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Ukrainians are reading significantly more during war – and Russian-language books are disappearing


One spinoff of spending time in bomb shelters or blackouts could be that Ukrainians are reading more.

The number of Ukrainians who read books everyday has increased significantly to 17% in 2023, compared to only 8% in 2020, the Ukrainian Book Institute’s "How Ukrainians Read During a Full-Scale War - 2023" survey results were published on Oct. 13.

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"Ukrainians have begun to read more. It's significantly more, and this should be taken into account when shaping future state policies to promote reading, support reading, and book publishing," said Oleksandra Koval, the institute's director.

54% of respondents said they read exclusively in Ukrainian, which is another significant increase compared to 22% in 2020. The number of Russian-language readers in Ukraine has dropped to less than 10% in 2023. It was 27% in 2020.

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Printed books are most often bought by people aged 30-39. The most read books are contemporary novels, science fiction, and books on psychology and self-improvement.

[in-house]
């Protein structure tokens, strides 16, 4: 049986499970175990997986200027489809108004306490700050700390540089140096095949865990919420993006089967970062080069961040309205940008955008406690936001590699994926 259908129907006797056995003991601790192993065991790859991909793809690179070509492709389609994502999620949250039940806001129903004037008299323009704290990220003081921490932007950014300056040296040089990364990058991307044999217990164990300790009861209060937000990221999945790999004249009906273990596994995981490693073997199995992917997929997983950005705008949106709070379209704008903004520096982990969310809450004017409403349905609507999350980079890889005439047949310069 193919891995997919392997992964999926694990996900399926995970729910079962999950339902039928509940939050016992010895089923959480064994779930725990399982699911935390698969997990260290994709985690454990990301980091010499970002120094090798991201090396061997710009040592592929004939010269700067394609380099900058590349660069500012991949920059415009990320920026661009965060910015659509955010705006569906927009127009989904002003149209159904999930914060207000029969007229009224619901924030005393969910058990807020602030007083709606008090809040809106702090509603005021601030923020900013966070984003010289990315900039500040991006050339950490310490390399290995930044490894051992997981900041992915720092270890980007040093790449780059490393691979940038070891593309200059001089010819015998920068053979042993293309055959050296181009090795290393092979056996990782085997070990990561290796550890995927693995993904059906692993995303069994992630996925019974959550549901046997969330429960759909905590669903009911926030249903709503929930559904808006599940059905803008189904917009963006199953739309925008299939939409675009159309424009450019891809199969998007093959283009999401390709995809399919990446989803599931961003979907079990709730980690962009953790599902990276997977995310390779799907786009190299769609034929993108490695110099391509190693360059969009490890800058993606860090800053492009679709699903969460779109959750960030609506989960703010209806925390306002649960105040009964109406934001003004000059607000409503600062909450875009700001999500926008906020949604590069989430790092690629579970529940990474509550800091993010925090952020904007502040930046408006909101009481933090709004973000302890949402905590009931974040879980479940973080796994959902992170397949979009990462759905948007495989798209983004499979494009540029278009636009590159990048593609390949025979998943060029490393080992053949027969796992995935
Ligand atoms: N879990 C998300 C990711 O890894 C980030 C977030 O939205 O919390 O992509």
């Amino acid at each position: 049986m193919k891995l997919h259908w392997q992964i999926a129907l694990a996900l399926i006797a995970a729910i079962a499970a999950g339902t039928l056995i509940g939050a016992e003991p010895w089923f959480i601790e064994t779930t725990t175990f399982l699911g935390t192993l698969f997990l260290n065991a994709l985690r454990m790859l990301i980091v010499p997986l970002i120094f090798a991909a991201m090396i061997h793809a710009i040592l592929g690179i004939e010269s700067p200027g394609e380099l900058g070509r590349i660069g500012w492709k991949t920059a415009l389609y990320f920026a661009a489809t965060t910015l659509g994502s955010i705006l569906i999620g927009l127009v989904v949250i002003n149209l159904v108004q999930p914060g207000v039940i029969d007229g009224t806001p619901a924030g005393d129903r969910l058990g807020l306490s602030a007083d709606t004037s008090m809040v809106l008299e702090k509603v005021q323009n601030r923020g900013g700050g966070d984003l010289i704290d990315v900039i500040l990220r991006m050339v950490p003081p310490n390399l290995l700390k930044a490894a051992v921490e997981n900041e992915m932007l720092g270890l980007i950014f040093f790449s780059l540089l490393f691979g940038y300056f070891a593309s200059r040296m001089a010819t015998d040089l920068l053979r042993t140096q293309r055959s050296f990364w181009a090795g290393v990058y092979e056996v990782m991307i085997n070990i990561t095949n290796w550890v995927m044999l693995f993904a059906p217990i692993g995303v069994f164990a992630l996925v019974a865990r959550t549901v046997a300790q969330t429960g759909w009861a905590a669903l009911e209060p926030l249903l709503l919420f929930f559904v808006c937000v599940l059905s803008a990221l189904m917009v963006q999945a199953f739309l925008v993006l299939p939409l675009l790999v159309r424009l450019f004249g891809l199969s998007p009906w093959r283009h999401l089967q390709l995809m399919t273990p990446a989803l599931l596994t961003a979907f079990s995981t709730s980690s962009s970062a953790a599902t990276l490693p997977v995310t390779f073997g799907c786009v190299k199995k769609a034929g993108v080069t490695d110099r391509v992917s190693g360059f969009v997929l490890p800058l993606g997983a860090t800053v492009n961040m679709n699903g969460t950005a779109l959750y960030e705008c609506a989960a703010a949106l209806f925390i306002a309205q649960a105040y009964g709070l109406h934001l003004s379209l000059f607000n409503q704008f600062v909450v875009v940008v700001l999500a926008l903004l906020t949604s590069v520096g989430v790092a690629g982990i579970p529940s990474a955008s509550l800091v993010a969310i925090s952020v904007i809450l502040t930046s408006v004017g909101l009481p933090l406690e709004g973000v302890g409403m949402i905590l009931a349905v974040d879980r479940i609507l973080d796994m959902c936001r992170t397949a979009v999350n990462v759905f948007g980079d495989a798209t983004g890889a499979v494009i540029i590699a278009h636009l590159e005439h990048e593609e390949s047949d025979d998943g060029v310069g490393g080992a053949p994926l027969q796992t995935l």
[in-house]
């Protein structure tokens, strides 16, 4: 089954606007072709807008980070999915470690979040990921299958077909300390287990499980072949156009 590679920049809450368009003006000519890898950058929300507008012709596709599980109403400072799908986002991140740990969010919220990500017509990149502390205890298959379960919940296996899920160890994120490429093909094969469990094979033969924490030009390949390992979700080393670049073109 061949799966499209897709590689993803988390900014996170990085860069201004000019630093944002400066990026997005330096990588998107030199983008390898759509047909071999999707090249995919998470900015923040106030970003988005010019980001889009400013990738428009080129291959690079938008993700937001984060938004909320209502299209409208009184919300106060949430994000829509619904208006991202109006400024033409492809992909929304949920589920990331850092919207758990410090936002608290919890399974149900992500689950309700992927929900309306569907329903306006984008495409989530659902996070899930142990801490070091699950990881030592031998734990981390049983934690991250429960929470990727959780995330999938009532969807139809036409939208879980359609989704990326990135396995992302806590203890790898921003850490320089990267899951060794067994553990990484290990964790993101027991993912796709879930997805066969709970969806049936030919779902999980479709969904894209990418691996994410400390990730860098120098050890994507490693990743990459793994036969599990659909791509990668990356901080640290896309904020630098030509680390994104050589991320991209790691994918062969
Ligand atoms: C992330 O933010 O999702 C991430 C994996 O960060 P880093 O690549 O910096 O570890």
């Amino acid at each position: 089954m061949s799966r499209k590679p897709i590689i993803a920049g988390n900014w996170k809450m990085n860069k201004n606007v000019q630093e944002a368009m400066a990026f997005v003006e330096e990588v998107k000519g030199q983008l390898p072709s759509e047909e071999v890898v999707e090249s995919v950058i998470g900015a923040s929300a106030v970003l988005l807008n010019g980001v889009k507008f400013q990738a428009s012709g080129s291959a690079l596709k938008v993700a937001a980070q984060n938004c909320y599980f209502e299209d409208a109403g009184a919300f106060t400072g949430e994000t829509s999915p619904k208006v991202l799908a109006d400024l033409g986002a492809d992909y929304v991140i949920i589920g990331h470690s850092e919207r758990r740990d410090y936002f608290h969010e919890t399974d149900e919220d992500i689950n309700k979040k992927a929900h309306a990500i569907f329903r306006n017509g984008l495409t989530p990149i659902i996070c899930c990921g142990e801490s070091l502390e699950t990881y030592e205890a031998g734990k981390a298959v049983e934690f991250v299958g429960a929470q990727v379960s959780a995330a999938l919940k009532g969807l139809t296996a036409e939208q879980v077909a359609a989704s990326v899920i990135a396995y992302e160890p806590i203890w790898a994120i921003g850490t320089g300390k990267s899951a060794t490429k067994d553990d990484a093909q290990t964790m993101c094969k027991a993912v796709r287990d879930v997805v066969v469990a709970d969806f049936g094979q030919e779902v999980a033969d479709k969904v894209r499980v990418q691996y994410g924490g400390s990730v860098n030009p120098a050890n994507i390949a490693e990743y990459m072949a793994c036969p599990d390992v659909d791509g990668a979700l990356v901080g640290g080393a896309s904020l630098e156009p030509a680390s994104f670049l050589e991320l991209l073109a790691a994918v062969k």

When it comes to reading/listening to books in general, printed books are the most popular format. Reading is most commonly practiced by individuals with a secondary or higher education.

More than half of the respondents said that they hadn't bought any print books in the past year, but 34% had bought between one and twelve books. People in the 30-39 age group were the most likely to buy print books most frequently. Electronic and audio books continue to be less popular among respondents.

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The share of Ukrainian children who read books has increased in all segments - daily, weekly and monthly readers. The proportion of children who never read for leisure has decreased from 18% to 15%. Boys read less than girls; boys are more likely than girls to say they never read, while girls are more likely than boys to read daily.

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Read the original article on The New Voice of Ukraine